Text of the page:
Sunday, February 24, 2013

Splinter & Knothead - Red Riding Hoodlum



This cartoon of Little Red Riding Hood is actually titled "Red Riding Hoodlum", the Woody Woodpecker version of the classic fairy tale. Instead of having a single little girl be the main focus of the story, we have Splinter and Knothead, the two red-headed niece/nephew's of Woody Woodpecker. They set off for Grandma Woodpecker's house where they encounter a wolf, and have a conversation with him. Instead of telling the wolf where they are going, the wolf automatically takes a shortcut to try and beat the two kids, but instead the 2 children end realize the similarity between their situation and Little Red Riding Hood, and take an even shorter shortcut to Grandmothers. They then run into a few other classic fairy tale characters (a very important National Fire Safety bear along the way), and get to grandma's house before the wolf does. Once the wolf arrives, they do all manner of things to get rid of him, but in the end, granny becomes aware of what is going on and actually marries the wolf! There were a lot of references to other fairy tales in this cartoon, possibly to help make connections between the good and bad sides of what the readers are supposed to be focusing on. But back to Little Red Riding Hood, the main difference between this cartoon and the various versions from out book, is the fact that Splinter & Knothead had a warning about the wolf trying to eat granny by reading Little Red Riding Hood. When children are well informed, dangers can be prevented and nothing bad will happen to them. With Smokey the Bear appearing every so often, I assume that they were trying to give kids subtle hints at fire safety and how even bad guys should be safe about using dangerous things. If kids become informed about how fire is a dangerous thing, they will be less likely to use fire in the future. As for the ending of the cartoon, Grandmother Woodpecker marrying the Wolf could go along with a few of the theories that Bettleheim talks about in the Little Red Riding Hood chapter, about the grandmother being a more experienced person than Little Red is.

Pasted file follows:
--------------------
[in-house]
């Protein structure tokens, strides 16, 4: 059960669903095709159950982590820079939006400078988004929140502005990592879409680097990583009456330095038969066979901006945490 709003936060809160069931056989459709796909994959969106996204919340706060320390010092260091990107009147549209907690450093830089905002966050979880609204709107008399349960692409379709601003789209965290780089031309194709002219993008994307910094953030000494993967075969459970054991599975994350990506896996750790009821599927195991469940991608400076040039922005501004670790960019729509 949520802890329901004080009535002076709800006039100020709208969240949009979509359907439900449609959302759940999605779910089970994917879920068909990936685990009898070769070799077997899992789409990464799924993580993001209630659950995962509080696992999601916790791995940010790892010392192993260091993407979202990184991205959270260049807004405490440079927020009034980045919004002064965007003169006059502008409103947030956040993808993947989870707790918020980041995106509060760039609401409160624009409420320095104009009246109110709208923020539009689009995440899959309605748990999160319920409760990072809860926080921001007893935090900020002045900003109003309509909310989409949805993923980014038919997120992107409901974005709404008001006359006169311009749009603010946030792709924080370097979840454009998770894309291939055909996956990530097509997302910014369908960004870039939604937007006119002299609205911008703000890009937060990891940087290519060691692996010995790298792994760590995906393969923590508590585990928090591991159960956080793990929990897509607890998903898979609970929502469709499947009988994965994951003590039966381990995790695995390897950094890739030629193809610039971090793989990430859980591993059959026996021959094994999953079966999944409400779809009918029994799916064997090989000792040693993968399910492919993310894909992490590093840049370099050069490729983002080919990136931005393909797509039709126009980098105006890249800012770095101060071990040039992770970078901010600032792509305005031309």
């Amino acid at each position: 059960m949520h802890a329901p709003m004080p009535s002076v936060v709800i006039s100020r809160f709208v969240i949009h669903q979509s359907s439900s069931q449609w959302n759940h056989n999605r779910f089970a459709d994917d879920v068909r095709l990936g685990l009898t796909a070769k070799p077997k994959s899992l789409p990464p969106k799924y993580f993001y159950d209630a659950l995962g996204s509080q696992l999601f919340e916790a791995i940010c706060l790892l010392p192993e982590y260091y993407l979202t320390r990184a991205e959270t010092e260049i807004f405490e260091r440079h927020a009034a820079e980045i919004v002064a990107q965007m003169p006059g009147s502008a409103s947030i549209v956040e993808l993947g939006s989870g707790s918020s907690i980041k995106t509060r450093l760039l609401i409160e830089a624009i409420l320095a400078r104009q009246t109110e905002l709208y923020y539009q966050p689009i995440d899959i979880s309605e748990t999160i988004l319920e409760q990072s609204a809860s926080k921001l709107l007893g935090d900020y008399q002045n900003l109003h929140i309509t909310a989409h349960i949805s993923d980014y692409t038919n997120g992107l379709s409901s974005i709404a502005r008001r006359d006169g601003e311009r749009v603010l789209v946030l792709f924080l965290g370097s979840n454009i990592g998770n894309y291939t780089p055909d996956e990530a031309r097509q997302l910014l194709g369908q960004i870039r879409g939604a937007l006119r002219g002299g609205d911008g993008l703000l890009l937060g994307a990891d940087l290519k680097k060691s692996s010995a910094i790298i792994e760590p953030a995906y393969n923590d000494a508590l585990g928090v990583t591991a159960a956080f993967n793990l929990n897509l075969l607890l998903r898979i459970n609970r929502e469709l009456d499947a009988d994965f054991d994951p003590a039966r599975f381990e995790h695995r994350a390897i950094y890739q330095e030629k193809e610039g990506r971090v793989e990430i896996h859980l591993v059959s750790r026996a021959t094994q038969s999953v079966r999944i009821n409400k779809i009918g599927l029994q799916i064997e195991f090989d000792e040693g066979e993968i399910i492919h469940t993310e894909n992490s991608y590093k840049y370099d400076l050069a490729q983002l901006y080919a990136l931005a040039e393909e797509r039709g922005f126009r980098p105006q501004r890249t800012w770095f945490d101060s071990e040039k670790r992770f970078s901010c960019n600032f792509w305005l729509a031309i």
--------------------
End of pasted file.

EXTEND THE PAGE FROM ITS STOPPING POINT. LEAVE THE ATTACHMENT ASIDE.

Saturday, February 16, 2013

Children as Heroes